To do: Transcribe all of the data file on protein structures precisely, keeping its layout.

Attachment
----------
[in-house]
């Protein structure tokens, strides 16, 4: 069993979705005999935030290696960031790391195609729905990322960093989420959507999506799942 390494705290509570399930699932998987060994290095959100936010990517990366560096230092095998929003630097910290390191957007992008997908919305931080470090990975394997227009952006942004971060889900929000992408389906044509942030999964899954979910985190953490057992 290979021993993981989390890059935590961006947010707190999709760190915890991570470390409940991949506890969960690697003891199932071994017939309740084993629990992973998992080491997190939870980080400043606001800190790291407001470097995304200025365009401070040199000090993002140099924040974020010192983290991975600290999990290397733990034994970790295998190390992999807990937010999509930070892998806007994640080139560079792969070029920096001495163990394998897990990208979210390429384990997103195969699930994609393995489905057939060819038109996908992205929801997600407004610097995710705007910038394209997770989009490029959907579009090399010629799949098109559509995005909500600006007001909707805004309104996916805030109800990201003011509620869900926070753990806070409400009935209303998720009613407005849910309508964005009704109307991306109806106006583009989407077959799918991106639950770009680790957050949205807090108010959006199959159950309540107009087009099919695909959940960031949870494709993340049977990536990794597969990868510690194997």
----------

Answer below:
[in-house]
């Protein structure tokens, strides 16, 4: 069993979705005999935030290696960031790391195609729905990322960093989420959507999506799942 390494705290509570399930699932998987060994290095959100936010990517990366560096230092095998929003630097910290390191957007992008997908919305931080470090990975394997227009952006942004971060889900929000992408389906044509942030999964899954979910985190953490057992 290979021993993981989390890059935590961006947010707190999709760190915890991570470390409940991949506890969960690697003891199932071994017939309740084993629990992973998992080491997190939870980080400043606001800190790291407001470097995304200025365009401070040199000090993002140099924040974020010192983290991975600290999990290397733990034994970790295998190390992999807990937010999509930070892998806007994640080139560079792969070029920096001495163990394998897990990208979210390429384990997103195969699930994609393995489905057939060819038109996908992205929801997600407004610097995710705007910038394209997770989009490029959907579009090399010629799949098109559509995005909500600006007001909707805004309104996916805030109800990201003011509620869900926070753990806070409400009935209303998720009613407005849910309508964005009704109307991306109806106006583009989407077959799918991106639950770009680790957050949205807090108010959006199959159950309540107009087009099919695909959940960031949870494709993340049977990536990794597969990868510690194997």